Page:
An Ohio killer scheduled to be executed next month for a double murder said Tuesday that he has not deliberately gained weight to create conditions that would rule out his death by lethal injection.

Instead, Richard Cooey said in a death row interview that his veins are hard to reach and should prevent his Oct. 14 execution from being carried out because it cannot be done humanely under current state procedures.

"Vein access was an issue even when I was back in the service," Cooey, 41, said in an hour-long interview with the Associated Press at the Ohio State Penitentiary.

Cooey, 5-foot, 7 inches tall and 267 pounds, said he has gained perhaps 70 pounds while being locked up for raping and killing two University of Akron students 22 years ago while he was on leave from the U.S. Army. He blamed the weight gain on medication and lack of exercise.

"It's hard getting access to my veins," said Cooey, who was handcuffed and locked in a closet-sized visiting room. He was separated from a reporter by a reinforced glass partition and spoke through a slit the size of a large straw.

Cooey, dressed in a V-neck prison jump suit, said he has heard second-hand some of the jokes told by late-night comedians about the Ohio inmate who claims he's too fat to be executed.

That ridicule reflects ignorance of his underlying claim that it's not fat but the inaccessibility of his veins that makes it difficult to get an IV inserted for a lethal injection, Cooey said, frequently raising his cuffed hands to gesture.

The legal challenge over the vein access issue is based on constitutional issues and not fear of execution, Cooey said. "It has nothing to do with weight gain," he said.

Instead of lethal injection, "If it would make people happy, shoot me in the head with a .45," Cooey said. "Do it legally."

Cooey and a co-defendant kidnapped Wendy Offredo, 21, and Dawn McCreery, 20, after disabling their car by dropping a chunk of concrete on it from a highway overpass. They choked and beat the women to death after repeatedly raping them, then carved X's in their abdomens.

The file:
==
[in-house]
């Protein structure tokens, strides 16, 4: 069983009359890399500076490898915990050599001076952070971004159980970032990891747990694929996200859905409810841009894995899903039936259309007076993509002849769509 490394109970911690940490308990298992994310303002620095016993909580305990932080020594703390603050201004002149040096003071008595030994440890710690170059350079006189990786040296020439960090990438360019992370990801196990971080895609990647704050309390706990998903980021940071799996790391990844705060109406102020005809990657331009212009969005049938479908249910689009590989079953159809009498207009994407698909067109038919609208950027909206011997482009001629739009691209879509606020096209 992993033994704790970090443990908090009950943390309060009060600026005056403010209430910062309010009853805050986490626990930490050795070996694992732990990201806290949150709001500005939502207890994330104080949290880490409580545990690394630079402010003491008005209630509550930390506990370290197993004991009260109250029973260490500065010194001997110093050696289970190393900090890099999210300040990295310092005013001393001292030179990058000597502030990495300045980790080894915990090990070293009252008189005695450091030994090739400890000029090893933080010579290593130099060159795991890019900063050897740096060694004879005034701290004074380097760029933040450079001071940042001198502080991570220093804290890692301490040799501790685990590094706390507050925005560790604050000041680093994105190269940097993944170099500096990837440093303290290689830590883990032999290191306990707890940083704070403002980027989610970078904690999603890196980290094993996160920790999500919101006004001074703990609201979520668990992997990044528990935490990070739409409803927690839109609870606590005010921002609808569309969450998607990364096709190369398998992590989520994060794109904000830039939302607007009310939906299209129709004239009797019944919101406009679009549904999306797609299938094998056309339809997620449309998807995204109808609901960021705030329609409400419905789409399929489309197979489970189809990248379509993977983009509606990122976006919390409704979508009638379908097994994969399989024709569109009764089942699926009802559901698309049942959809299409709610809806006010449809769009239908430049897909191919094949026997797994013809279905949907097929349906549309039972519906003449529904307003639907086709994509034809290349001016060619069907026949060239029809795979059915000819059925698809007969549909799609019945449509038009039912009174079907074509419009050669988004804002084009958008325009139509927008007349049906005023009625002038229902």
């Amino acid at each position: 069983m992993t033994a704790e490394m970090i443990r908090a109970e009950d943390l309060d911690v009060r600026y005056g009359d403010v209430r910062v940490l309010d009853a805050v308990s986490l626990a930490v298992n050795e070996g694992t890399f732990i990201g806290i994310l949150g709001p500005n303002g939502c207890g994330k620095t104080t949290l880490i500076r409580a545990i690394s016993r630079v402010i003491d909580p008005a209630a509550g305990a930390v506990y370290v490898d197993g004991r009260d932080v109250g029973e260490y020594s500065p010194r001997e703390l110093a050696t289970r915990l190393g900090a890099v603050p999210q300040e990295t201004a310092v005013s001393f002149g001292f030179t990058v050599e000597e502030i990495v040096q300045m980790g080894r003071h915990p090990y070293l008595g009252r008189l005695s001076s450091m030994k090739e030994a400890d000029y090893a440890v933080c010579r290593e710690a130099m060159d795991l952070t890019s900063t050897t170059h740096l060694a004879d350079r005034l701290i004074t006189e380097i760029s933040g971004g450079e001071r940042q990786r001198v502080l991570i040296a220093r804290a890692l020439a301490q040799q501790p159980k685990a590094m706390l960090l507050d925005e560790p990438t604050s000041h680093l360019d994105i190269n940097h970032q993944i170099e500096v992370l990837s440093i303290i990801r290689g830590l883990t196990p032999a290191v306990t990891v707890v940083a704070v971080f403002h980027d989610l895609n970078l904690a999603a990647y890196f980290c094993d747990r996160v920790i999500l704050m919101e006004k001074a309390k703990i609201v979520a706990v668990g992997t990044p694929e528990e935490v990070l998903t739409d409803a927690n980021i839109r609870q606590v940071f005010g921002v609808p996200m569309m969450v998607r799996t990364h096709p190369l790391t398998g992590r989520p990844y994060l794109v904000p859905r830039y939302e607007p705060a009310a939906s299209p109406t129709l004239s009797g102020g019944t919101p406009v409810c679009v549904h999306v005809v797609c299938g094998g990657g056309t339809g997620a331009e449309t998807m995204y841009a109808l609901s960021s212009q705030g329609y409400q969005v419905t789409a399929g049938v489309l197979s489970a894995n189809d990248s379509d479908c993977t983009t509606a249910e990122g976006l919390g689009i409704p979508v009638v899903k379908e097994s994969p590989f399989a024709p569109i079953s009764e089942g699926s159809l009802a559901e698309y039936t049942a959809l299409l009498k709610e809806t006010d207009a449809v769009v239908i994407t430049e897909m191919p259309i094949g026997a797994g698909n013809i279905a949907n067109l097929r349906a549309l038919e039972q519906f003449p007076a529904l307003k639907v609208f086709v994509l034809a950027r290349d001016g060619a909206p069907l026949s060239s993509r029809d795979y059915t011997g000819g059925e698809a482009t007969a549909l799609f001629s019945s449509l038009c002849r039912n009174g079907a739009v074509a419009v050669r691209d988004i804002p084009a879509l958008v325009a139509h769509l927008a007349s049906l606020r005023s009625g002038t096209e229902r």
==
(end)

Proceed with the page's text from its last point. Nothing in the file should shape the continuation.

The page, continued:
Cooey deflected questions about remorse and said his past comments about the victims and their families had been misunderstood. "I can't come out good," he said.

Cooey wouldn't say if he would have something to say in the death chamber. He indicated there might be a new legal challenge to his execution, but he wouldn't detail any strategy because he didn't want to tip off prosecutors.

He reiterated his claim, detailed in a pool interview last week for legislative correspondents, that he participated in crimes leading up to the slayings and he repeated his denial that he was the one who beat the students to death. He said blood on a shoestring that was tied to the murder weapon and blood on his car should be tested for DNA, which would prove he wasn't involved in the students' killings. He's made similar statements for years.

Summit County Prosecutor Sherri Bevan Walsh said last week that Cooey's original statements in the case were different and his latest claims didn't merit further investigation.

Cooey, who would not discuss his prison life or his family, has been on death row since 1986. He's filed a federal lawsuit seeking to stop his execution on the grounds that he is too overweight to be executed humanely under current state procedures because the weight makes it difficult to access his veins.

He also argues that medication he takes for migraine headaches could interfere with one of the three drugs used in the injection procedure.